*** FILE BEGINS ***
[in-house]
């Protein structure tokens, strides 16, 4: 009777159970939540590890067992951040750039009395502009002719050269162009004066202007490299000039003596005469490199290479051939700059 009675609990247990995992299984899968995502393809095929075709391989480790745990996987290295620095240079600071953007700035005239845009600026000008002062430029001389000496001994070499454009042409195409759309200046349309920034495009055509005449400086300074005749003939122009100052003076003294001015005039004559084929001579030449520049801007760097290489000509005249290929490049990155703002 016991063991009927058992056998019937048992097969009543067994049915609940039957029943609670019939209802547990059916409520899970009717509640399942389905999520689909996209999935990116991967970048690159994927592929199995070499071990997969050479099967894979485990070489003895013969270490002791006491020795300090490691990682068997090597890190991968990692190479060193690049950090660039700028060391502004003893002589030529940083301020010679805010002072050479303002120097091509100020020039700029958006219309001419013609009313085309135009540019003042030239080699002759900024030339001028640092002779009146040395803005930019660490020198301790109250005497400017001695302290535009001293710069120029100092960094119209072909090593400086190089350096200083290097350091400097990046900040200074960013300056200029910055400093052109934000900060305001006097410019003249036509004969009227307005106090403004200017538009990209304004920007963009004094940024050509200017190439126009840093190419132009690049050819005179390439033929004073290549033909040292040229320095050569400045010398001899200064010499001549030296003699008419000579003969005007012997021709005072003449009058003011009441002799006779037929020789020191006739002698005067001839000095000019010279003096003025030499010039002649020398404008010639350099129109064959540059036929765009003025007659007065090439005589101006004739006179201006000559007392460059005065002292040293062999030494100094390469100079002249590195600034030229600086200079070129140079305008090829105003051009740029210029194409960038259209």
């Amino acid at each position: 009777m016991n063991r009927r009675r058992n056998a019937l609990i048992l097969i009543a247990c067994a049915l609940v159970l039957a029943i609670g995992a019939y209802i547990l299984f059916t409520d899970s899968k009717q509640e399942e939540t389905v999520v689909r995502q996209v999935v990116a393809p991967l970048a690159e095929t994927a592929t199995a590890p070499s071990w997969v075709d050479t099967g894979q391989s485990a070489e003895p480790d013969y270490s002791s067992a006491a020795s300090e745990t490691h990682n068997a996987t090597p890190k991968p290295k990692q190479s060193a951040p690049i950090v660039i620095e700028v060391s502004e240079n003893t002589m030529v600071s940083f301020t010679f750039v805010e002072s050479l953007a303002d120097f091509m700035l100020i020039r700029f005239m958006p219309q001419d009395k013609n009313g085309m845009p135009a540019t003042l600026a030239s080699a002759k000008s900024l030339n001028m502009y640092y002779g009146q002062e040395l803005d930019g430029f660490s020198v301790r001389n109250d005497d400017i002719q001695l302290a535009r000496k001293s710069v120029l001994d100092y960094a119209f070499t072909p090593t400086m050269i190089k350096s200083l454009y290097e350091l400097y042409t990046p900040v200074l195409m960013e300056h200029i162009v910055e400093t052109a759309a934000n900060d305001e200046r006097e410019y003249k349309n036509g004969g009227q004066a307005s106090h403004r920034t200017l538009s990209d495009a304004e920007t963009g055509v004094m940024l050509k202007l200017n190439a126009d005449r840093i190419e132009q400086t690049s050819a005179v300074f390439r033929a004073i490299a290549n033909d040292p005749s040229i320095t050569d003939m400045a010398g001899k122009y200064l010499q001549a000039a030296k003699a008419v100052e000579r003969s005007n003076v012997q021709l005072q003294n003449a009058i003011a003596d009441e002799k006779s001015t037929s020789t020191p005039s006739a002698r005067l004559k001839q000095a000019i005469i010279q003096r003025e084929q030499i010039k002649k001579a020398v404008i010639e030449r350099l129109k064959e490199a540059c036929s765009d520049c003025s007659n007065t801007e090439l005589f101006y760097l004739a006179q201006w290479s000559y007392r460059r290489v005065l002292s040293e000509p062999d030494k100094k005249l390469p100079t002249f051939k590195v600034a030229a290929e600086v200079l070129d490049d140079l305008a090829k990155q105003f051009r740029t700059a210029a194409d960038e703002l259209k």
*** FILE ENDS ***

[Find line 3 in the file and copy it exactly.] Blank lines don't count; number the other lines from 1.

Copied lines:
């Amino acid at each position: 009777m016991n063991r009927r009675r058992n056998a019937l609990i048992l097969i009543a247990c067994a049915l609940v159970l039957a029943i609670g995992a019939y209802i547990l299984f059916t409520d899970s899968k009717q509640e399942e939540t389905v999520v689909r995502q996209v999935v990116a393809p991967l970048a690159e095929t994927a592929t199995a590890p070499s071990w997969v075709d050479t099967g894979q391989s485990a070489e003895p480790d013969y270490s002791s067992a006491a020795s300090e745990t490691h990682n068997a996987t090597p890190k991968p290295k990692q190479s060193a951040p690049i950090v660039i620095e700028v060391s502004e240079n003893t002589m030529v600071s940083f301020t010679f750039v805010e002072s050479l953007a303002d120097f091509m700035l100020i020039r700029f005239m958006p219309q001419d009395k013609n009313g085309m845009p135009a540019t003042l600026a030239s080699a002759k000008s900024l030339n001028m502009y640092y002779g009146q002062e040395l803005d930019g430029f660490s020198v301790r001389n109250d005497d400017i002719q001695l302290a535009r000496k001293s710069v120029l001994d100092y960094a119209f070499t072909p090593t400086m050269i190089k350096s200083l454009y290097e350091l400097y042409t990046p900040v200074l195409m960013e300056h200029i162009v910055e400093t052109a759309a934000n900060d305001e200046r006097e410019y003249k349309n036509g004969g009227q004066a307005s106090h403004r920034t200017l538009s990209d495009a304004e920007t963009g055509v004094m940024l050509k202007l200017n190439a126009d005449r840093i190419e132009q400086t690049s050819a005179v300074f390439r033929a004073i490299a290549n033909d040292p005749s040229i320095t050569d003939m400045a010398g001899k122009y200064l010499q001549a000039a030296k003699a008419v100052e000579r003969s005007n003076v012997q021709l005072q003294n003449a009058i003011a003596d009441e002799k006779s001015t037929s020789t020191p005039s006739a002698r005067l004559k001839q000095a000019i005469i010279q003096r003025e084929q030499i010039k002649k001579a020398v404008i010639e030449r350099l129109k064959e490199a540059c036929s765009d520049c003025s007659n007065t801007e090439l005589f101006y760097l004739a006179q201006w290479s000559y007392r460059r290489v005065l002292s040293e000509p062999d030494k100094k005249l390469p100079t002249f051939k590195v600034a030229a290929e600086v200079l070129d490049d140079l305008a090829k990155q105003f051009r740029t700059a210029a194409d960038e703002l259209k």